But they didn’t stumble and we are most certainly not exceptional. If readers want to gauge how unexceptional our “leaders” are, then look to Trump and Congress and their neoliberal facilitators. The duopoly planned the anti-communist crusade from the beginning of the Cold War until there were so many dead bodies and so much protest that the government had to walk away. It wasn’t a matter of dollars and cents, as some would like readers to believe, as this predatory system leaves lots of spare pocket change to throw away on immoral wars.

    Here’s student/civil rights leader Mario Savio, of the Berkeley Free Speech Movement, only a few short months before the passage of the Gulf of Tonkin Resolution that gave Lyndon Johnson carte blanche in waging his genocidal, anti-communist crusade in Southeast Asia.

    There’s a time when the operation of the machine becomes so odious, makes you so sick at heart, that you can’t take part! You can’t even passively take part! And you’ve got to put your bodies upon the gears and upon the wheels…upon the levers, upon all the apparatus, and you’ve got to make it stop!

    Those in power and their talking heads have to sanitize their past wars to make new wars palatable. Mass murder is not the natural or normal state of humankind. George Orwell grasped this concept in 1984 when his character Winston is tortured because of his individualism and humanism, and at the end of the novel he’ll say anything that the government wants him to and that includes rewriting history to agree to whichever foreign enemy the government targets. It’s the same hogwash that the neofascists and neo-Nazis are pumping out from the Trump administration in support of the trillions of dollars being stolen by the military-industrial complex. Trillions of dollars that otherwise could go to unmet human needs.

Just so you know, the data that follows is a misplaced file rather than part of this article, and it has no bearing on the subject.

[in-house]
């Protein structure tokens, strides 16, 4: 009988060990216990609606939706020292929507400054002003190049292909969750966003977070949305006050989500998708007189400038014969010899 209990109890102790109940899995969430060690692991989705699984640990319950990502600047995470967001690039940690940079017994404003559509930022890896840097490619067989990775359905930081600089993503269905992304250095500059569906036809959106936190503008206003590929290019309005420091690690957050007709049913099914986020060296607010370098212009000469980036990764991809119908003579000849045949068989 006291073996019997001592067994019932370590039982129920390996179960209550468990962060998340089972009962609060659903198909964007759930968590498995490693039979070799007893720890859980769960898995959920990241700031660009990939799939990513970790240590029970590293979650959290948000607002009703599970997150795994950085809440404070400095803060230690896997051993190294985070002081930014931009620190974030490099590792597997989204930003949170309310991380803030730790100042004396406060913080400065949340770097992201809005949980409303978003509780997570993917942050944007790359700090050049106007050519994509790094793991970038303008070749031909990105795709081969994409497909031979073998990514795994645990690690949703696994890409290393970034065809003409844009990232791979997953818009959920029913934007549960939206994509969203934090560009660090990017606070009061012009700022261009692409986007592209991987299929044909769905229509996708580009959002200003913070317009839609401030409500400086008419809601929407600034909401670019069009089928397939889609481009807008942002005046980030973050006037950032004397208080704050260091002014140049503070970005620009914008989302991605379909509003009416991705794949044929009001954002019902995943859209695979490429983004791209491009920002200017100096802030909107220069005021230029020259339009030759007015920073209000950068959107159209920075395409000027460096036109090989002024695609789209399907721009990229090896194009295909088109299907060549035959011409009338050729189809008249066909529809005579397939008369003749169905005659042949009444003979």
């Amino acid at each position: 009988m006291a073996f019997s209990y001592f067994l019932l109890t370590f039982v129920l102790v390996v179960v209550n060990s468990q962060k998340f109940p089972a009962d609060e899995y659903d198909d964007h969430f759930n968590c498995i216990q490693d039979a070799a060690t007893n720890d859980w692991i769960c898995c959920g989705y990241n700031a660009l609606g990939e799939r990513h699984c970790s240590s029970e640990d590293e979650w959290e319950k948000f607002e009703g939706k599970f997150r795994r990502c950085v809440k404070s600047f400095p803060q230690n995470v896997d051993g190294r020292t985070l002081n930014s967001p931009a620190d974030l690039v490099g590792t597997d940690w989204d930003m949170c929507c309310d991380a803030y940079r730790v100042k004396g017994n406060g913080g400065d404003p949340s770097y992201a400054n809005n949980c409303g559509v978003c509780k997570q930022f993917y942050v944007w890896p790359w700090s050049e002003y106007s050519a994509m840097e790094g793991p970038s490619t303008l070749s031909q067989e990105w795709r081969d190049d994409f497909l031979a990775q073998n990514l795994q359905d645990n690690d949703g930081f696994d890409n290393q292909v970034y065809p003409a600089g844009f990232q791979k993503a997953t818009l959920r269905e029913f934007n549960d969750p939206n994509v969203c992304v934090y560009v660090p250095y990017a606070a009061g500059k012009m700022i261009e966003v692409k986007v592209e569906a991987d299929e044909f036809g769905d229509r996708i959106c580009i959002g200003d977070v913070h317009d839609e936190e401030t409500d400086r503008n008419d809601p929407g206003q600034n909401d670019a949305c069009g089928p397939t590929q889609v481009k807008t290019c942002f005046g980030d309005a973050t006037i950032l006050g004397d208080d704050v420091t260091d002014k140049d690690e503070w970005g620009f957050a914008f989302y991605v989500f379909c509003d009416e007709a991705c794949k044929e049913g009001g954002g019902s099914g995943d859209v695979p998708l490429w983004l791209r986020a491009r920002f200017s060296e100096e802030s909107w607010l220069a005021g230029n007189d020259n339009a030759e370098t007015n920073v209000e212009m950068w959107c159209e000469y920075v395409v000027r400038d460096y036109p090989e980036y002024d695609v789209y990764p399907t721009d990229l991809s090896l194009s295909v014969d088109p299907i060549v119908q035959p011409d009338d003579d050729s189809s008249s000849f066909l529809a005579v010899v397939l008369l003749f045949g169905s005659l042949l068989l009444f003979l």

In relation to how the Vietnam War is portrayed, the left has not been asleep at the wheel. On the fortieth anniversary of the end of the Vietnam War, people like the late protester, politician, and writer, Tom Hayden, spearheaded an attempt to correctly document the Vietnam War in the face of the Pentagon’s propaganda.

    The group Veterans for Peace has produced the resource Vietnam: Full Disclosure to tell the truth about what the U.S. carnage was all about in Vietnam. Full Disclosure takes its rightful place in a long line of history like that disseminated by Daniel Ellsberg in the The Pentagon Papers.

    This from VFP’s Vietnam Full Disclosure:

    Despite the counter-cultural veneer, however, and admirable efforts to provide a Vietnamese perspective, Burns and Novick’s film in its first episode provides conventional analysis about the war’s outbreak and can be understood as a sophisticated exercise in empire denial. (“Ken Burns’s Vietnam Documentary Promotes Misleading History,” Veterans For Peace, September 18, 2017).